contravention of the condition specified in clause (ii) of Section 5; or c)
that the consent of the petitioner/guardian was obtained by force or by fraud as
to the nature of the ceremony or as to any material fact or circumstance
concerning the respondent; or d) that the respondent was at the time of the
marriage pregnant by some person other than the petitioner. Chapter II deals with
Hindu marriages and Section 5 prescribes conditions for a Hindu marriage. The section
begins with saying that a marriage may be solemnized between any `two Hindus' subject
to fulfilling the conditions prescribed therein. It is clear that Hindu marriage
if is to be solemnized under Section 5 then both the parties of such marriage
must be Hindus.
the trial Court granted decree holding that the marriage between the appellant and
the respondent is a nullity, the materials placed by the respondent-wife in the
form of oral and documentary evidence clearly show that there was no
contravention of any of the provisions, more particularly, Section 5 of the Act.
The respondent was examined before the trial Court as RW1. In her lengthy statement,
she explained all the details including the fact that how she converted to Islam
to marry a muslim and after divorce, by performing Shudhikaran ceremonies, she became
a full fledged Hindu and there is no bar in marrying Hindu as per Hindu rites
and ceremonies. She also explained that the appellant was aware of all these details
and with full knowledge and consent, marriage of the appellant and the respondent
was performed as per Hindu rites and ceremonies. Mr. P. N. Misra, took us through
the entire evidence of RW1 in order to substantiate the above statement. In her
evidence, she explained in detail that her marriage with Wasif Khalil was a love
marriage wherein her parents had also consented. She further deposed that she
converted to Muslim religion only at the time of marriage with Wasif Khalil
which was solemnized in Mayur Vihar, Delhi in a Masjid. At the time of
marriage, parents of both the parties to marriage were present. She also explained
that at the time when she had obtained divorce from Wasif by his saying Talaq
three times in March, 1995, her younger brother was present. She also admitted that
she was not having any documentary evidence for the same. She further explained
that after divorce with her Muslim husband, she had changed her name from Sahar
Wasif to Bhavana which was her original name. Immediately after the said divorce,
according to her, she had stated using her original name Bhavana and she had undergone
Shudhikaran ceremonies for conversion to Hinduism just after her divorce from
her previous muslim husband.
support of the stand taken by Respondent-wife as RW1, one K.V. Krishnayya, aged
about 60 years, resident of Ram Nagar, Market Lane, Hyderabad was examined as RW2
by way of an affidavit. He explained that the respondent-Bhavana came to his
house in the company of his daughter K. Aparna in the month of April 1997. On one
occasion, he explained that both Rajiv Gakhar and Bhavana came to his house and
on making enquiries Bhavana disclosed that she is a born Hindu but she married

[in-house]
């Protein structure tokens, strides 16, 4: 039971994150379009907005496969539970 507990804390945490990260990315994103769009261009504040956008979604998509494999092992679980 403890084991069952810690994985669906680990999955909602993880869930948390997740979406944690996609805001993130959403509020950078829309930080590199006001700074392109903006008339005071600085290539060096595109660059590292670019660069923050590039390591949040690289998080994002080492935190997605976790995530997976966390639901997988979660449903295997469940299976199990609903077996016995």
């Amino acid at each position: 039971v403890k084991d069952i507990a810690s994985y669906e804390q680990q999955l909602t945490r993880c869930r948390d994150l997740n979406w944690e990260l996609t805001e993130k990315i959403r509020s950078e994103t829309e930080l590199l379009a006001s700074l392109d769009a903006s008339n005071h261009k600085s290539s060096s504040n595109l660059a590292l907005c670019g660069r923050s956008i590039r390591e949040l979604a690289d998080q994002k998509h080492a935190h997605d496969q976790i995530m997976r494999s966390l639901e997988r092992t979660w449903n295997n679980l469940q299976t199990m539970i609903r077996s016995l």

to a Muslim and now she is a divorcee as she was divorced by her Muslim husband
by saying Talaq three times in March, 1995 and since then she again returned to
her previous religion (Hindu) after obtaining the Shudhikaran ceremonies by calling
a Pandit and by chanting Mantras. She also disclosed that she is having two children
from her Muslim husband. RW2 also enquired and verified the details about the
appellant-Rajiv Gakhar. In other words, according to RW2, the appellant was
also aware of all the details about RW1 including her religion even before
Babu Lal, aged about 65 years, an Astrologer/Karamkandi, resident of Sector 8, Faridabad
was examined as RW4. He explained the details about the Shudhikaran ceremonies that
were performed to the respondent. According to him, it was done about 7 years ago.
He explained that Shudhikaran ceremonies were performed by him on the eve of
Puranmasi preceding Holi. After recollection he mentioned that it was around
March, 1997. He asserted that after performance of ceremonies, she is deemed to
have become a Hindu. He also denied the suggestion that pursuant to marriage of
Bhavana who was earlier a Hindu with a Muslim and having two children, she
could not have returned to a Hindu fold. He also asserted that Shudhikaran of Bhavana
and her two children were carried out simultaneously on the same date and time and
her parents were also present on this occasion.
important witness examined on the side of the respondent is her brother Vibhu
Ranjan as RW6. He explained that Bhavna Gakhar is his real elder sister and they
are Brahmins/Hindu by religion and the birth name of his sister was Bhavana
Sharma. He also explained that his sister first married with a Muslim boy and subsequently
after Talaq, thereby her marriage with Muslim came to an end permanently forever.
He also elaborated and explained that in the month of March, 1997 on the eve of
Holi festival the Shudhikaran ceremonies were performed in their house through
Pandit Babu Lal (RW4). He further explained that Abhishek by gangajal was done apart
from chanting of Mantras necessary for Shudhikaran. Thus, according to him, Bhavana
returned to her original religion, i.e, Hindu and became eligible to enter into
marriage with any Hindu male.
analysis of the assertion of the respondent as RW1 and the evidence of RW2, RW4
and RW6 clearly show that the respondent-wife established that before the marriage
with the appellant she became a full-fledged Hindu by performing Shudhikaran ceremonies
in the manner and being followed by Hindu custom and all these material facts
were known to the appellant at the time of the marriage. In view of these factual
details, the decisions relied on by the learned counsel for the appellant are
not applicable to the case on hand.
Parikh heavily relied on Gullipilli Sowria Raj (supra). The question in that decision
was whether a marriage entered into by a Hindu with a Christian is valid under the
provisions of the Hindu Marriage Act, 1955. After finding that the appellant-husband
therein was a Roman Catholic Christian, the marriage solemnized in accordance with
Hindu customs was a nullity and its registration under Section 8 of the Act could
not and/or did not validate the same. In view of the said factual scenario, as
rightly observed by the High Court, the ratio in Gullipilli (supra) is not
applicable to the case on hand.
as the respondent-wife established her claim that on the date of marriage with
the appellant she was a Hindu and the same is permissible under Section 5 of
the Act, we agree with the conclusion arrived at by the High Court and reject
the argument of the counsel for the appellant.
view of the above discussion and conclusion, we find no merit in the appeal. Consequently,
the same is dismissed.